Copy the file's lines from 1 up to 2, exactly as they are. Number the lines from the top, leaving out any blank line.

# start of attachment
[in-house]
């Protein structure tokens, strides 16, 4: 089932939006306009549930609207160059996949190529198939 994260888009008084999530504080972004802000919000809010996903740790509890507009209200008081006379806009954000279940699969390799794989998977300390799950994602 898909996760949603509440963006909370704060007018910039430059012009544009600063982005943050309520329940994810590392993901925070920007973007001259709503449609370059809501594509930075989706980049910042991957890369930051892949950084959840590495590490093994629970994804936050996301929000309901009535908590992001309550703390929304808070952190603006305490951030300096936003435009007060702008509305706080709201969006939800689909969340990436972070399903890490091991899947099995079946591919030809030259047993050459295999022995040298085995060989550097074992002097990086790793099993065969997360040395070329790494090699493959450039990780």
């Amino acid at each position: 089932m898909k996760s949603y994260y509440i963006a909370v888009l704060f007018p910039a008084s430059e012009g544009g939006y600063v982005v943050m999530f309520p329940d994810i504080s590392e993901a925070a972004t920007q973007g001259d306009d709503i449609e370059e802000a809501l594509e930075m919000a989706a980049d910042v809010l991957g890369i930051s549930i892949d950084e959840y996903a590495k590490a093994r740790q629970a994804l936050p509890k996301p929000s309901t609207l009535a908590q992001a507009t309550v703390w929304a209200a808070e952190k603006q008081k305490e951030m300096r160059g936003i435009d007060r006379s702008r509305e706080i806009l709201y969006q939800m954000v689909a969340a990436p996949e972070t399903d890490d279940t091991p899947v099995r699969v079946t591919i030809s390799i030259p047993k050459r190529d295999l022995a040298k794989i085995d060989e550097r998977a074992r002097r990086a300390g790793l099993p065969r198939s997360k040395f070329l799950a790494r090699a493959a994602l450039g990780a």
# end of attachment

[in-house]
């Protein structure tokens, strides 16, 4: 089932939006306009549930609207160059996949190529198939 994260888009008084999530504080972004802000919000809010996903740790509890507009209200008081006379806009954000279940699969390799794989998977300390799950994602 898909996760949603509440963006909370704060007018910039430059012009544009600063982005943050309520329940994810590392993901925070920007973007001259709503449609370059809501594509930075989706980049910042991957890369930051892949950084959840590495590490093994629970994804936050996301929000309901009535908590992001309550703390929304808070952190603006305490951030300096936003435009007060702008509305706080709201969006939800689909969340990436972070399903890490091991899947099995079946591919030809030259047993050459295999022995040298085995060989550097074992002097990086790793099993065969997360040395070329790494090699493959450039990780």